I am going to try your advice to document what I do and how long it takes, however. I agree it can be helpful to quantify things. At the very least, I’ll be able to approach our next conversation gently but firmly and factually, rather than coming to her with a desperate plea for help.

    • sam says...

      Single person living alone here (tho you’d be surprised at how messy just one person can be)—One thing that has helped me is limiting my chore time to a 20 minute tidy every night before bed, saving more time-consuming tasks for specific days (like laundry on Thursdays) or random days (like sweeping on random weekends or if my parents are coming over…). The 20 minute tidy is not enough for my apartment to feel gloriously clean every night, but it reliably distances the place from disaster, and I feel like resisting entropy is the best we can hope to do.

    • C. says...

      As a person who used to believe (and suffered for) the notion that I was somehow failing at life if my house did not resemble an immaculate photo from a Martha Stewart magazine, I gently suggest you re-think your approach. I always make the bed and keep the kitchen sort of clean and tidied up so I can easily make a cup of coffee or tea in the morning. Beyond that make peace with the idea that some things will be done, some of the time, but usually not all of it completely done all the time (because that way lies madness). Maybe the floors are swept but the bookcase needs dusting, maybe the bathroom is clean but the laundry needs to be folded, maybe the trash is taken out but the refrigerator needs cleaning. When company comes you may want to ramp it up a bit, but otherwise just do the best you can, then go live your life. More two cents: we all work, everyone is busy. Your job and your time are not less important than your boyfriend’s. To feel comfortable in your home is important, but it’s a different kind of work, a responsibility that everyone who lives in home should tend to, hopefully with some joy and a sense of respect for those we share the home with. I love the quote from Mother Teresa “Wash the plate not because its dirty, nor because you are told to wash it, but because you love the person who will use it next.”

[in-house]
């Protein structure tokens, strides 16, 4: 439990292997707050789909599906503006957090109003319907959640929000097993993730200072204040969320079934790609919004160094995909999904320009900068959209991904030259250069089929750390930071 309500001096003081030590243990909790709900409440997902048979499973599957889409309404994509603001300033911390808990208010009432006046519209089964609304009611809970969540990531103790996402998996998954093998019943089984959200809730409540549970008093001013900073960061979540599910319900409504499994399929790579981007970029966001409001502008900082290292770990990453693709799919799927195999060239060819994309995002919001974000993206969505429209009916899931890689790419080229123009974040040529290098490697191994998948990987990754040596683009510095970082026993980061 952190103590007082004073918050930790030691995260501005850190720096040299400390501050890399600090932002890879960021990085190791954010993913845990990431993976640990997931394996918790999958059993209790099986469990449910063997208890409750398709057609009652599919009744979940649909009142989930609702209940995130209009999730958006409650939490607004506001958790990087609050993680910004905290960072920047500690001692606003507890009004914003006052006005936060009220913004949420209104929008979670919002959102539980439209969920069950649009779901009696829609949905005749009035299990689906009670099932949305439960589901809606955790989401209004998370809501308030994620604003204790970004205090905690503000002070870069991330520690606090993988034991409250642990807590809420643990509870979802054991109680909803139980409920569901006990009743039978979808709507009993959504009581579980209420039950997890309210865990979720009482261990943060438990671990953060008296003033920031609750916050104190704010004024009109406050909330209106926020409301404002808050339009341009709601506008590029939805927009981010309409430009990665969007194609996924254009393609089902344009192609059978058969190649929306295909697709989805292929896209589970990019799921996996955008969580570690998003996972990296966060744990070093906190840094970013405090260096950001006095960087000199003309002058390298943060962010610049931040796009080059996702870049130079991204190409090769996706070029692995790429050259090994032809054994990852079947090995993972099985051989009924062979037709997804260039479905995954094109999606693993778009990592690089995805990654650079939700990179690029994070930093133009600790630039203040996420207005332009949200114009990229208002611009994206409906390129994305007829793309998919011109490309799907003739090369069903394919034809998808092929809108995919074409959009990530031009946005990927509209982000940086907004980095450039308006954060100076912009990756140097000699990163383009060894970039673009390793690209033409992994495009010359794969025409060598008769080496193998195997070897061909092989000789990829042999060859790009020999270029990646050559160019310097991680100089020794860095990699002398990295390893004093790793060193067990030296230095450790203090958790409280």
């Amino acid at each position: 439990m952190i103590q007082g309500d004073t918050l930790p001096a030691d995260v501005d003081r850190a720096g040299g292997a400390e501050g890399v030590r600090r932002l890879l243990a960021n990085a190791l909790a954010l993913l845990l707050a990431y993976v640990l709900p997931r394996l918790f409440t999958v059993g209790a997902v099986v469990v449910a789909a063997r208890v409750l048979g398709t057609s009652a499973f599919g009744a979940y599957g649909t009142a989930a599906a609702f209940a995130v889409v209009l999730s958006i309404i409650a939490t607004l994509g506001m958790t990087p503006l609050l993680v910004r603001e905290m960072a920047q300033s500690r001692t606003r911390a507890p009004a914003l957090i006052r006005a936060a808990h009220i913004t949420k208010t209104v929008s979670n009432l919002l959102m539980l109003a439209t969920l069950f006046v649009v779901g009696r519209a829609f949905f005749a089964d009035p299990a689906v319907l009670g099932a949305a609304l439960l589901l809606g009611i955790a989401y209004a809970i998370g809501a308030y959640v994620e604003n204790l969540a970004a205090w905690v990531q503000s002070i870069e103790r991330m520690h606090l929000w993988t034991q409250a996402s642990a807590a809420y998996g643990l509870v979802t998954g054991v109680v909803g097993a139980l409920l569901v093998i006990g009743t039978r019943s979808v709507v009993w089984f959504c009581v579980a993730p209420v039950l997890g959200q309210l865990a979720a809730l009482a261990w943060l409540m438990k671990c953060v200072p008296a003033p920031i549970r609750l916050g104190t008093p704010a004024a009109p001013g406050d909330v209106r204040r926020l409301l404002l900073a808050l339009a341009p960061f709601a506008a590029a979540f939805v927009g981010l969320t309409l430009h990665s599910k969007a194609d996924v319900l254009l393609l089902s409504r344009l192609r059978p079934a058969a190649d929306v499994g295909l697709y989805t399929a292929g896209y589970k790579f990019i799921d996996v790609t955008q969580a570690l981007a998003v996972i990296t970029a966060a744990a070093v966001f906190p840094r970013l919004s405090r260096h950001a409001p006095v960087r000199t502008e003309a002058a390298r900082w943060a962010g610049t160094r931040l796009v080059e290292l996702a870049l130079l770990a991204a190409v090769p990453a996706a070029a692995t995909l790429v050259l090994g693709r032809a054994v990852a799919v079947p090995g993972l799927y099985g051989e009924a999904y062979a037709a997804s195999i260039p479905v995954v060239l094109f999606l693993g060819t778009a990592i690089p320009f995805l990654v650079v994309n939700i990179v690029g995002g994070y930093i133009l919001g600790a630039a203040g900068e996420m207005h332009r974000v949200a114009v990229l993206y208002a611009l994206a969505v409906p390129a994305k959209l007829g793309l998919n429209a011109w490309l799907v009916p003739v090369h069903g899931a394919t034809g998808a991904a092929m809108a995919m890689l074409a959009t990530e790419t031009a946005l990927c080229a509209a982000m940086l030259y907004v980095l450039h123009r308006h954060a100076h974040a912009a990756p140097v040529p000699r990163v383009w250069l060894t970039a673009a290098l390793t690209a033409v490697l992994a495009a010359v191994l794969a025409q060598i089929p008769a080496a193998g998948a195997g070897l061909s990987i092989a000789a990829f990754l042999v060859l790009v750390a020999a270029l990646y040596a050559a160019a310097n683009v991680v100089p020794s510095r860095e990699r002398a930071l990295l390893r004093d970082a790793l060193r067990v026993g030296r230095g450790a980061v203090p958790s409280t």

• Anna says...

      Also of the clean home – clean mind bent!

      I have two daughters, and a sitter who keeps up with their laundry, kitchen clean up after meals and toy organization. Otherwise, for now it’s just me (my husband does not clean and while this is a sore spot for me it is also a well-worn argument that I have elected not to have moving forward).

      So, all of that said, some of my tips are…

      1. Regularly declutter. It is simply much easier to keep less things clean.
      2. Tody app. This app lets you create tasks by room and schedule the frequency of cleaning. You can add a partner and divvy up tasks if you are luckier than me on that front, ha. I use the app not for regular, obvious things (i.e. vacuum) but for things that I’d maybe not think about on a regular basis but really make the house look dirty over time – washing the walls, rug doctoring the rugs, cleaning the baseboards.
      3. GoCleanCo on Instagram. They have excellent product suggestions (Tide powder cleans nearly everything and Barkeeper’s friend for kitchen things) as well as video tutorials on hard-to-clean things.
      4. Podcasts. The combination of a good podcast and deep cleaning is strangely meditative and therapeutic for me.
      5. Leave the house and go into nature if I am feeling overwhelmed by THE HOUSE. Sometimes just walking away is a more linear path to a clean headspace. :)

    • Jean says...

      I really like this thread! My spouse and I spent years figuring out a system but we’re finally in a pretty good place as far as cleaning goes. Here are a few things that have worked for us (in a small-ish apartment with a toddler):
      -Figuring out whether we prefer daily or weekly tasks: He would rather do daily tasks so he can fit it into a routine and not have to remember things, so he does all dishes and daily kitchen-cleaning.
      -I would rather clean in longer bursts a few times each week, so I take care of the floors and bathroom. It’s helped me to make sure I vacuum on Mondays and Thursdays NO MATTER WHAT and then mop or clean the bathroom as needed. It’s really easy to feel too tired or busy to clean, so really making a few essential tasks a non-negotiable part of a routine has been helpful for me.
      -We try really hard not to criticize the other person’s areas of responsibilities. My spouse often neglects to wipe the counters or clean out the sink, but it’s honestly easier and more enjoyable to just do it myself or live with the crumbs. And he never complains if I let the bathroom go a little too long between cleanings.
      -I’ve had to let go of my desire to have the whole apartment sparkling clean all at the same time (my ideal lifestyle) and learn to live in a perpetually-slightly-messy environment and it’s okay – it makes those times when the whole apartment sparkles all the more meaningful :)

    • martha says...